catch (J4pConnectException connEx)
   println "ERROR: Cannot connect to ${urlStr}\n${connEx.message}"
catch (J4pRemoteException remoteEx)
   println "ERROR encountered while trying to access Jolokia-exposed JVM\n${remoteEx.message}"
   println "Status: ${remoteEx.status}"
   println "Error Code: ${remoteEx.errorType}"
   println "Remote Stack Trace: ${remoteEx.remoteStackTrace}"
println "Heap Memory: ${heapMemoryResponse?.value}"
println "Thread Count: ${threadingResponse?.value}"
println "Operating System Architecture: ${osResponse?.value}"

The simple script above uses basic Jolokia classes and exceptions to communicate with the Jolokia instrumented Java application. The output from running the above script is shown in the next screen snapshot.

The output proves that the client was able to talk to the simple Java application and acquire information about its memory usage, its thread count, and its operating system architecture. For this exercise, I threw all the required dependencies on the classpath explicitly provided to the Groovy launcher, but there are other ways to handle classpath dependencies in Groovy.

Accessing JMX information via Groovy clients is pretty straightforward thanks to Groovy being a JVM-based language and thanks to its JMX syntactic goodness. In the case of Groovy clients, I probably would not be likely to employ Jolokia. However, the fact that the remote access is via HTTP and that the data is passed back in JSON format means there are numerous possibilities for non-JVM-based clients to access JVM information. Tomasz Nurkiewicz's post Jolokia + Highcharts = JMX for human beings provides a thorough example of doing just this. Nurkiewicz not only covers using JavaScript on the client side, but also provides examples via curl of the JSON format returned by Jolokia.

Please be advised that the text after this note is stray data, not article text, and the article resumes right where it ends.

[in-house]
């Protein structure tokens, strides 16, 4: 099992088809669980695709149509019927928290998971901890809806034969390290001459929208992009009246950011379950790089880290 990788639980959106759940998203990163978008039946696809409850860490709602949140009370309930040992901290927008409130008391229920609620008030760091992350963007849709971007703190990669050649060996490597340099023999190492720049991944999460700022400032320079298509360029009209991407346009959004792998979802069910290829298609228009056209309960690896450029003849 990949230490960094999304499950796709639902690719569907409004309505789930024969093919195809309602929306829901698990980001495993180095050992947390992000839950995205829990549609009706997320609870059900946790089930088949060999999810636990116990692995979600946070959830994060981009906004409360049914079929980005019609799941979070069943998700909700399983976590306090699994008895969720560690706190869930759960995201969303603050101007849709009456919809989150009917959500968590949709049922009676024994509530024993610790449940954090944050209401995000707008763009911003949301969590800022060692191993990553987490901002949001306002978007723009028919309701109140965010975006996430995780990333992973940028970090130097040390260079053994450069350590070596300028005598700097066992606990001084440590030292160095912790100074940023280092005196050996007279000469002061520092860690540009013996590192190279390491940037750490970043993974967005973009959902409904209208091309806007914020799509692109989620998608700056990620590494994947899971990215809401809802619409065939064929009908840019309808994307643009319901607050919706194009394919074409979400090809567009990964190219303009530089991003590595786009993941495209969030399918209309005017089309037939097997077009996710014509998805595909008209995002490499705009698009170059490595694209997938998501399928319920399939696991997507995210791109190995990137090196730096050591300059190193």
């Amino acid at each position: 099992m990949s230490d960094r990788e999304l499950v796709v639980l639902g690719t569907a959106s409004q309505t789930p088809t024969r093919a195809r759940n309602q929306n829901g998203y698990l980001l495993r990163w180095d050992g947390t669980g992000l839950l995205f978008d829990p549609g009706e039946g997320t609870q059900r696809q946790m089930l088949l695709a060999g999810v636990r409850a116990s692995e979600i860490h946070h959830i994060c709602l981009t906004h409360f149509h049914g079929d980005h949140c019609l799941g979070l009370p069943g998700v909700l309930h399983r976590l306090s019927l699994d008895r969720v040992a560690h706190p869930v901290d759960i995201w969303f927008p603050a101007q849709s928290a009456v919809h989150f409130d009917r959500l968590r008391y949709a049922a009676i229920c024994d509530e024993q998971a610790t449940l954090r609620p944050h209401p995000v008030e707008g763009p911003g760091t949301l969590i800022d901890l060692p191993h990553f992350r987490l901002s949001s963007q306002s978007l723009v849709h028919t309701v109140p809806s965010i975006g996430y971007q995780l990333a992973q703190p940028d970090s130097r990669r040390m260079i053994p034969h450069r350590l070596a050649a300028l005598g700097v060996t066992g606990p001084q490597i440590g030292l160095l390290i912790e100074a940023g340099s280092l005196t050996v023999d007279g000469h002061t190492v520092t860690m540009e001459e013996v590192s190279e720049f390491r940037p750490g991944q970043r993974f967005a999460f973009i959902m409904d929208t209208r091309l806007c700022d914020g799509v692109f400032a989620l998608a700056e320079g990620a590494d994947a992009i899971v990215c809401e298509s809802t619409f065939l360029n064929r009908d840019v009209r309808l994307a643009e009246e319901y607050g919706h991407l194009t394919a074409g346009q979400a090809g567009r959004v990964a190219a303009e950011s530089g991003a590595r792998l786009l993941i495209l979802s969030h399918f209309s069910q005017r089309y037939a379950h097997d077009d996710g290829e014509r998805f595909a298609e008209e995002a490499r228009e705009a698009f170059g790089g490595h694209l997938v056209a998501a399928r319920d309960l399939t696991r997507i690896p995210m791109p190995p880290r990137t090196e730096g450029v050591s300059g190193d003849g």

Jolokia's current version is 0.90 and the main page suggests that 1.0 will be released in late summer of 2011. Jolokia can be downloaded as binary or source code (it has an Apache 2 license). Individual JARs such as the JVM-Agent JAR and the Java Client JAR used in my example can be downloaded as well. The main Jolokia site provides simple examples of using the Jolokia Java Client Library, the JavaScript Client Library, and the Perl Client Library. There are also simple examples of code using the various agents such as the JVM Agent. The Jolokia Reference Documentation is still a work in progress and is also available in PDF format (though the HTML format seems more complete to me).


Jolokia holds significant promise as a mechanism for exposing valuable information held within Java applications and their hosting JVMs to non-Java/non-JVM clients. In this post, I've looked at one very simple example of accessing a Java application's JVM information from a Groovy client using Jolokia.